The program helps governments “jump-start or complete much-needed improvement projects,” states a city document on the Pine Street project.

Construction is underway on the $2.1 million Lights Ferry Connector between McEver Road and Ga. 13/Atlanta Highway, with $1.6 million coming from a loan and grant provided by the bank.

The Flowery Branch City Council voted Thursday to seek more money so it could extend Pine from Church Street to Railroad Avenue as part of a bigger plan involving construction of a new city hall.

Gainesville, meanwhile, is using last year’s grant money for turn-lane work along Ga. 369/Browns Bridge Road/Jesse Jewell Parkway.

The city is seeking money this year to realign South Enota Drive, a $4 million project that includes building a new road behind Enota Multiple Intelligences Academy at 1340 Enota Ave. NE.

Last month, the Hall County Board of Commissioners voted to seek money for a new $3.4 million bridge on Tumbling Creek Road over Norfolk Southern railroad tracks and $2.2 million in dressing up the Ga. 347, or Exit 8, bridge at Interstate 985.

The Exit 8 and South Enota Drive projects have caused the most stir among residents.

Pam Puckett, one of a group of vocal Friendship community residents in South Hall, questioned the value of the Exit 8 project, which is being pushed by the Lake Lanier Islands Development Authority.

“Taxpayer money should first be used to solve transportation problems,” she said.

Frequent Hall government critic Doug Aiken agreed with that sentiment, saying “Rather than doing cosmetics on a bridge, take those dollars and fix the things that are really broken.”

Hall government spokeswoman Katie Crumley defended the project, saying, “Since Exit 8 is the first exit in Hall County as motorists head north from the metro area, it is widely recognized as the gateway into not only our community, but the entire Northeast Georgia region.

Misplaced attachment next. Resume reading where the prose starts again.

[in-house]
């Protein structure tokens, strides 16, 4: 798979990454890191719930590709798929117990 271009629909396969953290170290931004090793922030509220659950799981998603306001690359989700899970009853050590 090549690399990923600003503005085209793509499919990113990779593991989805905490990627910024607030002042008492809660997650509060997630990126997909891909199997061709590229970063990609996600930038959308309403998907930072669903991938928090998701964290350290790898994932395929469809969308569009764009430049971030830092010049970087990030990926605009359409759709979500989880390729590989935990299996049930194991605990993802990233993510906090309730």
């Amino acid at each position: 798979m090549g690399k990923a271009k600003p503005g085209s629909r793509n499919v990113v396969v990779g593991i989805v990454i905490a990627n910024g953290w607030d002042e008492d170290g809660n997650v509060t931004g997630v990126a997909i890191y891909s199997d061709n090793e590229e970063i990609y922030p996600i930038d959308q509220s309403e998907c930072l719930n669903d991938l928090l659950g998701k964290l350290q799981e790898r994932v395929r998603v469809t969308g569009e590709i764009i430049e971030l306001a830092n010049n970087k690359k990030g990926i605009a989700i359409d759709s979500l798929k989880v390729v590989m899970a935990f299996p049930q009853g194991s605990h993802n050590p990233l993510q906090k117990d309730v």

“Any enhancements … would complement economic development throughout Hall County and would augment the investment the state has already made in the Friendship Road/Lanier Islands Parkway corridor. “

The Georgia Department of Transportation is widening or has plans to widen Ga. 347 from Lanier Islands resort to Ga. 211/Old Winder Highway.

As for the South Enota project, “I don’t want it to mess up a middle-class, affordable neighborhood,” said Fletcher Law, a Cumberland Valley Road resident.

He’s also worried about effects on Enota Academy.

“They have a small playground anyway,” Law said.

Gainesville officials have said the project is a long way from being nailed down and that a public hearing would held beforehand.

The state asks “each applicant to describe the project’s benefits in a number of categories,” including economic merit, innovation and the impact on mobility, Brantley said.

“While each project doesn’t have to meet all these categories, the strongest projects will have elements from as many categories as possible,” he said.

When state officials will announce the 2016 awards “will depend on how many applications we receive,” he said. “The more we receive, the longer it takes to evaluate all the proposals.”

 Announcements could be March or April, Brantley said.